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FAQ

FAQ

What are the best types of samples for BrITL?

  • Cells must be proliferating – BrITL has been successfully performed on cells that experience S-phase-specific DNA damage

  • Evidence of a sufficient presence of DNA double-strand breaks in cells by gH2AX staining is strongly recommended

  • The level of apoptosis from DNA-damaging conditions should be at a minimum in order to prevent apoptotic breaks from adding to the background of breakage (concomitant treatment of cells with a caspase inhibitor is encouraged)

  • Deficiency in DNA repair pathway(s) augments capture of DNA breaks due to their persistence in these settings

How do I know that BrITL has worked on my samples?

BrITL-Seq has been performed successfully on mouse and human cells and should be applicable to any cultured cells that proliferate and acquire persistent DNA double-strand breaks with 3' overhangs. It is recommended that gH2AX staining be performed to understand which conditions lead to optimal levels of DNA double-strand breaks in your study.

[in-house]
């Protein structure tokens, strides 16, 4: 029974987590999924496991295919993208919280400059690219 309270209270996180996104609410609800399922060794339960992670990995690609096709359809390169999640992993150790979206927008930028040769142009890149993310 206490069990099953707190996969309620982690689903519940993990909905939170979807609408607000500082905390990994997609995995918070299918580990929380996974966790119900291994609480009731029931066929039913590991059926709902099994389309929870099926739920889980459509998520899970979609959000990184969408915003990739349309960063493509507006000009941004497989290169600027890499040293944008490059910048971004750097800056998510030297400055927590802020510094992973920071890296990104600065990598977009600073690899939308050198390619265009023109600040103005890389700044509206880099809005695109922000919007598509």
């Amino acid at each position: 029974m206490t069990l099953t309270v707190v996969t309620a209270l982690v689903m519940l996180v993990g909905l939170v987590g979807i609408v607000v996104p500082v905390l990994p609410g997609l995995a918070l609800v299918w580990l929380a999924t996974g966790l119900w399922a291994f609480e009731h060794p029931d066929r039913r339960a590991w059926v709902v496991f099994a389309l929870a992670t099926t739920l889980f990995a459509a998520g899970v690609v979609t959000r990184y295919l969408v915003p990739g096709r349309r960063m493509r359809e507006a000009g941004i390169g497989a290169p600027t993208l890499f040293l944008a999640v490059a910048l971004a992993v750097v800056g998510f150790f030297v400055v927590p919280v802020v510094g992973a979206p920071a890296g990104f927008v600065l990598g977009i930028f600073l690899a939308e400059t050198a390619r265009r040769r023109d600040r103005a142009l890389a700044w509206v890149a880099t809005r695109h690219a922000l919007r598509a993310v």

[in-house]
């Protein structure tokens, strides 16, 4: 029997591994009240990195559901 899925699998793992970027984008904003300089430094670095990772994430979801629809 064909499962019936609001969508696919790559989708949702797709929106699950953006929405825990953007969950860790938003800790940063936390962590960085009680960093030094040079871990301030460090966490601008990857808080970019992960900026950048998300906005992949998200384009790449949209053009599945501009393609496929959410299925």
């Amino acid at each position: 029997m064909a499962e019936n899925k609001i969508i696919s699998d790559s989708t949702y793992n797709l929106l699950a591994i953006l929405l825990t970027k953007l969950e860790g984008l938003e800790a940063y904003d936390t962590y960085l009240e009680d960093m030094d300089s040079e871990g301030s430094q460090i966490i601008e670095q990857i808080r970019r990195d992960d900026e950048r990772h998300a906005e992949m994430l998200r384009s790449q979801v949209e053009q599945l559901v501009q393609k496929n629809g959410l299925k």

If I do not request NGS to be performed, how do I analyze my BrITL-processed samples?

Once BrITL has been performed on a sample, customers will receive an Eppendorf tube of purified DNA break fragments in 50 µL TE (retrieval) and an Eppendorf tube of initial genomic DNA in 100 µL TE (input). You can:

  1. Perform qPCR analysis on these outputs to quantify DNA enrichment and level of breakage at specific genomic sites of interest (include a background region for comparison).

  2. Prepare and send these samples for NGS to obtain a genome-wide view of DNA breakage.

How should I interpret my BrITL-Seq data?

BreakSight offers Bioinformatics services on customer FASTQ data (DDinsight), which calls and analyzes significant and reproducible peaks for each condition that represent DNA break sites across the genome. 

Deeper analyses can include quantification of DNA repeats within and in the immediate vicinity of identified DNA break sites, as well as association studies with ENCODE or other publicly available datasets that have mapped chromatin elements (e.g. ChIP-Seq, gene regions, histone marks, etc.).

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